The Eucalyptus cattai is the rarest eucalyptus species in the greater Sydney region. Ecologist Steve Douglas first spotted the unique species on a street corner in Sydney's Hills District 25 years ago. Now, the Cattai is part of a major regeneration program taking place in South-West Sydney.
Steve initially wrote about the species in his masters research paper 'Significant Plants of the Greater Cattai Region' back the 90s, but conservation of the species wouldn't begin for many years.
The Cattai was listed as endangered in 1999 and upgraded to critically endangered in 2015. It is now part of the NSW government's Saving Our Species program and a research and replanting effort taking place at The Australian Botanic Garden in Mt Annan.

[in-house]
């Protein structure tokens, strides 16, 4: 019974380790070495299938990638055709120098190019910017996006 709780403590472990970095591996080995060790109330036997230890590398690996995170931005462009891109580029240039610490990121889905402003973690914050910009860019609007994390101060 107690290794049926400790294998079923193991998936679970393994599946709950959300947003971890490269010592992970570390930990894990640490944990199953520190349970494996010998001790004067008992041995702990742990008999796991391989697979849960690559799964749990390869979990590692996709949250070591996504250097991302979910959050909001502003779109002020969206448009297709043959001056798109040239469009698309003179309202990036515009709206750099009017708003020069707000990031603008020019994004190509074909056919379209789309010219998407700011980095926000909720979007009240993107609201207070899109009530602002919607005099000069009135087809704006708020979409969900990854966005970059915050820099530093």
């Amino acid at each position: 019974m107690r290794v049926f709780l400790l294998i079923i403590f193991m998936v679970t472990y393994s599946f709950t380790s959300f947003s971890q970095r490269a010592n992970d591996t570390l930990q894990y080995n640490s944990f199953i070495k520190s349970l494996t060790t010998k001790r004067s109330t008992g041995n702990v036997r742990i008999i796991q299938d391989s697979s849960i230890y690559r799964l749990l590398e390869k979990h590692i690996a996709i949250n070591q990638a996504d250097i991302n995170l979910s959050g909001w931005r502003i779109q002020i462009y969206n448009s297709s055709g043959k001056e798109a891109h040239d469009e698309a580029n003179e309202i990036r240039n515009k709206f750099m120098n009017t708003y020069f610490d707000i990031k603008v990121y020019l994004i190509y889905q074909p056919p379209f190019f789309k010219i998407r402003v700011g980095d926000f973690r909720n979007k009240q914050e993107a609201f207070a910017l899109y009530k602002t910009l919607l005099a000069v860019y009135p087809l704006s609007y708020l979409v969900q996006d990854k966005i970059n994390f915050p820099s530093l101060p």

Researchers working on preserving this species are trying to understand how Cattai's germinate. While seed pods are present on the plants, only mature trees have been discovered in the wild. (Hence the single tree standing on a street corner.)
“I’d like to know the answer to that – why are there no seedlings? We don’t know what stimulates natural germination,” Enhua Lee, a conservation ecologist from the NSW Department of Environment working on the project told the Sydney Morning Herald.
So far, a number of Cattai varieties have been replanted in a secret national park location chosen for its soils and resilience to the effects of climate change. The rare trees will continue to be monitored until 2026, but their future beyond that is unknown. With the Saving Our Species scheme up for review, Steve emphasises the importance of generating long-term funding for tree conservation.
“There needs to be recurrent funding – not just for five years...to recruit and retain staff with the appropriate skills,” he said. “You’d be losing things before they have got a name and even before they get [an endangered] listing.”